How To Write Fiction That Will Knock Your Socks Off

For years, I’ve dreamed of writing a classic novel. I wanted to be mentioned in the same breath as Bradbury and Twain and that guy who wrote all of the DaVinci Code books. There was just one thing holding me back.

I can’t write fiction.

In the early 1900’s this would mean you had no hope of writing a classic novel. Fortunately for me, John C. Internet was born and would one day craft the invention that would be his namesake.

The internet has millions upon millions of tips from writers. Very few are from successful writers, but a great deal are from writers who think they are successful. Some are even from unsuccessful writers who are living in a deep pool of their own self-loathing. Their advice usually isn’t the best.

I want to be able to introduce myself as New York Times Bestselling Author Nathan Badley whenever I meet people. With this driving my creative efforts, I looked towards this internet advice to turn me into the next J.D. Salinger, but less crazy and reclusive.

First, the internet said that you should never open a story with a description of weather. People don’t like to talk or hear about weather. They don’t like weather reports or the weather channel. Most people even have mixed feelings on the word ‘whether’ just because it is a homophone of ‘weather.’

Knowing this, I found a much better way to start my story.

When Carl awoke, he had no idea what the weather was because his shades were closed.

Perfect! That definitely does not describe the weather.

The next tip was yet another brilliant one. According to this writer, one should never use a word besides said. That means that no one should ever exclaim, shout, holler, bellow, cry, moan, decree, grumble, gasp, etc. To take it one step further, one should never describe how they said anything.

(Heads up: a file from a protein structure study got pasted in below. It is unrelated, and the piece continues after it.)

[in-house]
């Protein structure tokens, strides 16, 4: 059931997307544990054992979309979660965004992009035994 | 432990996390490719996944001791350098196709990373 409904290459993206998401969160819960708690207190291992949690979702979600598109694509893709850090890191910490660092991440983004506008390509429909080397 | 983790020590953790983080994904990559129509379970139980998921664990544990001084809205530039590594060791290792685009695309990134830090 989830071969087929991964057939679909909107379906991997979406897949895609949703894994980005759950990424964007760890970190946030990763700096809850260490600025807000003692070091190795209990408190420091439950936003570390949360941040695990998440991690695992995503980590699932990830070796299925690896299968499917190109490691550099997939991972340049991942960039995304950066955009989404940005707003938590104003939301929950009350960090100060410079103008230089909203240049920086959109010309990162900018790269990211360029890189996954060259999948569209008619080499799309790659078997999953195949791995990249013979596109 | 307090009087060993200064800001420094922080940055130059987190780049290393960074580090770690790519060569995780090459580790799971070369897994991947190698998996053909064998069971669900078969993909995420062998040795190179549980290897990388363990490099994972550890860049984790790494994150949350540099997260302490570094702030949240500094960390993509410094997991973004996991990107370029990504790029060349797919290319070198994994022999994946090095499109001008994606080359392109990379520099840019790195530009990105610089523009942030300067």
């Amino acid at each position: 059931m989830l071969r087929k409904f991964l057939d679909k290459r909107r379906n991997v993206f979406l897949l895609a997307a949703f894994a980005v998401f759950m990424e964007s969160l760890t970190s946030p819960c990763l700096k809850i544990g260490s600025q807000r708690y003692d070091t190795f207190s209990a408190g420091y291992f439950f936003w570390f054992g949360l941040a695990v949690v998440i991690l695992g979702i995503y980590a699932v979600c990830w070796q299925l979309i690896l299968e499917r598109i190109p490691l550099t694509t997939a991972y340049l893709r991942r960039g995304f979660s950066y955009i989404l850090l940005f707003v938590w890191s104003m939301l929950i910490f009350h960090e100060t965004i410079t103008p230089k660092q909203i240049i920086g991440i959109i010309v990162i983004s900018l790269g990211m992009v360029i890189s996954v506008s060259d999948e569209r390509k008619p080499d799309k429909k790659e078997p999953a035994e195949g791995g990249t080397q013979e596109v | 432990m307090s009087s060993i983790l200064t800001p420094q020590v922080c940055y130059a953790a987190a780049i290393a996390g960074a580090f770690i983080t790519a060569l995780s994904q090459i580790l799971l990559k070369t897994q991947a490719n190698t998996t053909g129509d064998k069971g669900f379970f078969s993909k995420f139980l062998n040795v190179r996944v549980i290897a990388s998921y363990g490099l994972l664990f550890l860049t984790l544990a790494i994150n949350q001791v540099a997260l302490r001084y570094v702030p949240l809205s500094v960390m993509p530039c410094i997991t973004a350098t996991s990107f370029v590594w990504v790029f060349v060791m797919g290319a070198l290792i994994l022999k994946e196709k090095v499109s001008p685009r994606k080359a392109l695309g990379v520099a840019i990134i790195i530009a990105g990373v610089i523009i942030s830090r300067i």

This seemed easy enough, so I was ready to continue.

When Carl awoke, he had no idea what the weather was because his shades were closed.

“Oh no!!!! I don’t know what the weather is like outside!!!! What if the world is ending and I was just in here sleeping?! Oh, woe is ME!!!!” Carl said.

I thought I had done a great job, but the next tip I saw said to use fewer exclamation marks. Since my last paragraph had used 13, I had more work to do.

When Carl awoke, he had no idea what the weather was because his shades were closed.

“Oh no? I don’t know what the weather is like outside? What if the world is ending and I was just in here sleeping? Oh, woe is ME?” Carl said.

When I began writing, I had pictured Carl as a grizzled man in his early thirties. His face was hardened from his years working as rodeo clown and his curly red hair framed his very pale face. This seemed like a very important context for the character of Carl. What if someone thought he was a baby-faced stock broker? That isn’t right and would make Carl’s saga just plain stupid.

Unfortunately, describing the important aspects of Carl wouldn’t be easy. Apparently, people don’t like long character descriptions. That rule seems to go for any character, even very important ones like Carl. With that in mind, I crafted the perfect description.

His face showed his years working as a rodeo clown and he kind of looked like that McDonald’s mascot, Ronald McDonald, but more grizzled and less happy mealy.

Of course, I also learned that the location really wasn’t that important:

Carl looked around the room he was in. It had stuff in it. That stuff was everywhere.

The last tip on the page said to skip the part of the story that the reader would skip. I understood this completely. There are a lot of stories that I skip giant sections of while reading.  I read through my beginning paragraphs to see if I had gotten to that point yet:

When Carl awoke, he had no idea what the weather was because his shades were closed.